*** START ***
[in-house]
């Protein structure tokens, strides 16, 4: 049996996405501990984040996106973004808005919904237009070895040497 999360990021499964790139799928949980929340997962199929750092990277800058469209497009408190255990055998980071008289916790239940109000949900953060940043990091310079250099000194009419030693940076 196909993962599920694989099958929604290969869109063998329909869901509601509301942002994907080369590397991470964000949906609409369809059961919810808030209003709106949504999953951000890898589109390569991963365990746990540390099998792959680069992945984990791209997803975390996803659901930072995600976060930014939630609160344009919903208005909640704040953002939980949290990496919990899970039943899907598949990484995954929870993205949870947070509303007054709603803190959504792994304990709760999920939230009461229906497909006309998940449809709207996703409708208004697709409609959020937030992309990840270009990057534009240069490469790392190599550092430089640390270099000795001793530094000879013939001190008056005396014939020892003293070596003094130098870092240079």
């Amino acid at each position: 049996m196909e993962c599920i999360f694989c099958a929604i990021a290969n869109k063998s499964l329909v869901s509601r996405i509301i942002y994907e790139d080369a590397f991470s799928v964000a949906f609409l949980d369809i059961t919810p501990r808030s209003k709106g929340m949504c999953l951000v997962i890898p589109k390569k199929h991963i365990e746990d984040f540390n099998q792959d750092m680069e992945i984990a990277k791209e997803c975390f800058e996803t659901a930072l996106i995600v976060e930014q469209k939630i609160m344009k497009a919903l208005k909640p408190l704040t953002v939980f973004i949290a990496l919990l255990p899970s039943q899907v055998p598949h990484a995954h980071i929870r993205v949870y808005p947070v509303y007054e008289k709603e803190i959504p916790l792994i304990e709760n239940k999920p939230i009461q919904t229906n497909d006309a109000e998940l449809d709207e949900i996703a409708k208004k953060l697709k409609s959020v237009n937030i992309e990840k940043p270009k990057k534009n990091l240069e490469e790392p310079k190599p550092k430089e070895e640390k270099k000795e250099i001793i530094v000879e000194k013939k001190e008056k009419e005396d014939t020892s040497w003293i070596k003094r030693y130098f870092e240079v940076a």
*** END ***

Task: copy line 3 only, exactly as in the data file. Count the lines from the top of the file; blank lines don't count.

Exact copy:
């Amino acid at each position: 049996m196909e993962c599920i999360f694989c099958a929604i990021a290969n869109k063998s499964l329909v869901s509601r996405i509301i942002y994907e790139d080369a590397f991470s799928v964000a949906f609409l949980d369809i059961t919810p501990r808030s209003k709106g929340m949504c999953l951000v997962i890898p589109k390569k199929h991963i365990e746990d984040f540390n099998q792959d750092m680069e992945i984990a990277k791209e997803c975390f800058e996803t659901a930072l996106i995600v976060e930014q469209k939630i609160m344009k497009a919903l208005k909640p408190l704040t953002v939980f973004i949290a990496l919990l255990p899970s039943q899907v055998p598949h990484a995954h980071i929870r993205v949870y808005p947070v509303y007054e008289k709603e803190i959504p916790l792994i304990e709760n239940k999920p939230i009461q919904t229906n497909d006309a109000e998940l449809d709207e949900i996703a409708k208004k953060l697709k409609s959020v237009n937030i992309e990840k940043p270009k990057k534009n990091l240069e490469e790392p310079k190599p550092k430089e070895e640390k270099k000795e250099i001793i530094v000879e000194k013939k001190e008056k009419e005396d014939t020892s040497w003293i070596k003094r030693y130098f870092e240079v940076a």